“I like things that have very strong interesting women at the centre and that’s absolutely what [Russell has] written, so it was a no-brainer for me. Then when ITV came aboard, it very quickly took a momentum of its own. Once Russell wrote it, we were in production – as sometimes happens with Russell’s shows, when the time is right then you’re going for it.”

Shindler explains that Nolly is an “absolutely universal story” that she is sure will appeal to audiences outside the UK, who might be unfamiliar with the star.

“It’s the story of someone who has everything and has it taken away from them and how they deal with that. It doesn’t matter if you don’t know Crossroads; it’s about a woman who is extraordinary and how she deals with extraordinary situations.”

Yes Studios’ ‘Significant Other’

Not just ‘bubblegum television’

Next in line at Quay Street is Significant Other, a UK adaptation of Yes Studios’ Israeli series of the same name.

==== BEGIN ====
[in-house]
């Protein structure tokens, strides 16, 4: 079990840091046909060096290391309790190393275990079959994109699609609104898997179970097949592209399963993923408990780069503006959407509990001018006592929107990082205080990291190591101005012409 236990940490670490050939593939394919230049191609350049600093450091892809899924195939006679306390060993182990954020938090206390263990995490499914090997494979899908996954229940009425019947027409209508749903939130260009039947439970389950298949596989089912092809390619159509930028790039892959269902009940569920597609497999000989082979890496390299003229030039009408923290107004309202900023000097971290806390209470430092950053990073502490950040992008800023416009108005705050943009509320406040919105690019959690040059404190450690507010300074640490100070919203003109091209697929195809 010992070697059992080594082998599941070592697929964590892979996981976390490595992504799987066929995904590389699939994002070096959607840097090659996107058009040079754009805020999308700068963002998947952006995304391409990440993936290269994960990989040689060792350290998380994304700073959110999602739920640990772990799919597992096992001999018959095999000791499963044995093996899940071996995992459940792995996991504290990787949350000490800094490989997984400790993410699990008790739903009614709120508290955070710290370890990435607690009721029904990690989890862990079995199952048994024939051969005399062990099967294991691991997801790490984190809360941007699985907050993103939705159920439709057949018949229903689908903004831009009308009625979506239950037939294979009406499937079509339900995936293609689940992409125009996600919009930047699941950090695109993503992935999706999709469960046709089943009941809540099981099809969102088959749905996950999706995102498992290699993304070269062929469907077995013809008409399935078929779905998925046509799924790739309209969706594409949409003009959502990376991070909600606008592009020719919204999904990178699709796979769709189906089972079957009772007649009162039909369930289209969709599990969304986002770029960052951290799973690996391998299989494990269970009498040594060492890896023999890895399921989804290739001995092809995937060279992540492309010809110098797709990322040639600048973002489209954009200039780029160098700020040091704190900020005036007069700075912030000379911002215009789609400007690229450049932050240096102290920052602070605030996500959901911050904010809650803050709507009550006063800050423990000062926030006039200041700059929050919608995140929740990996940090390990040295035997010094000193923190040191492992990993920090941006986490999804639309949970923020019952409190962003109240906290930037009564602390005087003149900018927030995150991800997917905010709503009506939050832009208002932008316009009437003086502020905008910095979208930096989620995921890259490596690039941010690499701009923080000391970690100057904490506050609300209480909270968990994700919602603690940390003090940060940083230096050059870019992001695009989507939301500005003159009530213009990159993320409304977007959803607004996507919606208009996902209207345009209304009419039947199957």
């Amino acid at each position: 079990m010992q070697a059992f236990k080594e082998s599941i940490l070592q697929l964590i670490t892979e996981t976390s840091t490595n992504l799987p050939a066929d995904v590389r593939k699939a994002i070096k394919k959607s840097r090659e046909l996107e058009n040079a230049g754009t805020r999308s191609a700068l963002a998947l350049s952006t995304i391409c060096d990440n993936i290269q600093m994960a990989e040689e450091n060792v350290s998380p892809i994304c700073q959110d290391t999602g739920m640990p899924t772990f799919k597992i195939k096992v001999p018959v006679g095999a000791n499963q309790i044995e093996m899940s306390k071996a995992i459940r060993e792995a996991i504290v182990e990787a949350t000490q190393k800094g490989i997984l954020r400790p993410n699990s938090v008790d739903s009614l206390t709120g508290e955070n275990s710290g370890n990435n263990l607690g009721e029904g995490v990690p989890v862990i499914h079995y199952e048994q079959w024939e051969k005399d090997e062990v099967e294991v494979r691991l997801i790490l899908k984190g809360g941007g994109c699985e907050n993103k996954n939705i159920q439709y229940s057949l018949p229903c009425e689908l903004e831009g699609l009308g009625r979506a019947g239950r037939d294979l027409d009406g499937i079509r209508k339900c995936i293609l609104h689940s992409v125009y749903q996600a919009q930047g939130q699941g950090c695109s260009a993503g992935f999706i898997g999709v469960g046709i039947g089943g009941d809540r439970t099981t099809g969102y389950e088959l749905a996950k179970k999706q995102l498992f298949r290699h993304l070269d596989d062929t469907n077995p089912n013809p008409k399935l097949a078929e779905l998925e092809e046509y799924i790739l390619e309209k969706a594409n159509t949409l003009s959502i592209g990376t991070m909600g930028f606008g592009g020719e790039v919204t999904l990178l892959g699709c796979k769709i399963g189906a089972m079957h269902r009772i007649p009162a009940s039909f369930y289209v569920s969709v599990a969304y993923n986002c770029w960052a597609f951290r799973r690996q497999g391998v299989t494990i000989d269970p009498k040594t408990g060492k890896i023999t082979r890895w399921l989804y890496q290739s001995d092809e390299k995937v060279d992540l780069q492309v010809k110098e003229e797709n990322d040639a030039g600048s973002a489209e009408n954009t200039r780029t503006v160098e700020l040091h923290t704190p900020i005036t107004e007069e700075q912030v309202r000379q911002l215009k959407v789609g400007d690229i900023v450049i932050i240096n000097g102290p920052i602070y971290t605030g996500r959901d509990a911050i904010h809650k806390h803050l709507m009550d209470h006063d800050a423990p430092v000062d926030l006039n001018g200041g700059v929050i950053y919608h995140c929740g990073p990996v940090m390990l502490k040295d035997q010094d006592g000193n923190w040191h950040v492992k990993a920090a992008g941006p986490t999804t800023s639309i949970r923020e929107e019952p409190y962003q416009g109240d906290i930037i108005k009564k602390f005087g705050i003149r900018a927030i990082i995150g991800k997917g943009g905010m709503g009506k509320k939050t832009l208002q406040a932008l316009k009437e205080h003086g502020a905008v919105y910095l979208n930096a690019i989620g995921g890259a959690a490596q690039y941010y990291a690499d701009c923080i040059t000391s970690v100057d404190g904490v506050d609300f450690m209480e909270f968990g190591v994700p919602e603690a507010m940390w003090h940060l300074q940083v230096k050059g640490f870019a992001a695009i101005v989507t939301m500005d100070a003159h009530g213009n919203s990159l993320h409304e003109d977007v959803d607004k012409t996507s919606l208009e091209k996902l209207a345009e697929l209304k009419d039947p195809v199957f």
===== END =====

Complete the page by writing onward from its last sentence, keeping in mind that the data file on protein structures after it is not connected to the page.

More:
The six-part comedy-drama started filming last month, with Shindler revealing that she “fell in love” with the original after it was brought to her attention by writers Dana Fainaru and Hamish Wright.

The series follows the story of a depressed divorcee who decides to commit suicide, but, while waiting to die, is unexpectedly interrupted by a neighbour having a heart attack – sparking a most unusual relationship.

“It’s the most exceptional romcom, because it’s people who are at such a low ebb of their lives and it’s never too sweet, it’s never inevitable. You do not know what’s going to happen between these two people, because almost every interaction they have is dreadful, but you just know there is something, a spark between them that keeps you watching.”

What unites these two projects, and the kind of shows Shindler is looking to make at Quay Street, is that she considers them both to be “hugely entertaining – which is massively important for what we do, and sometimes that gets forgotten – but also they are saying something, so they are not just bubblegum television.”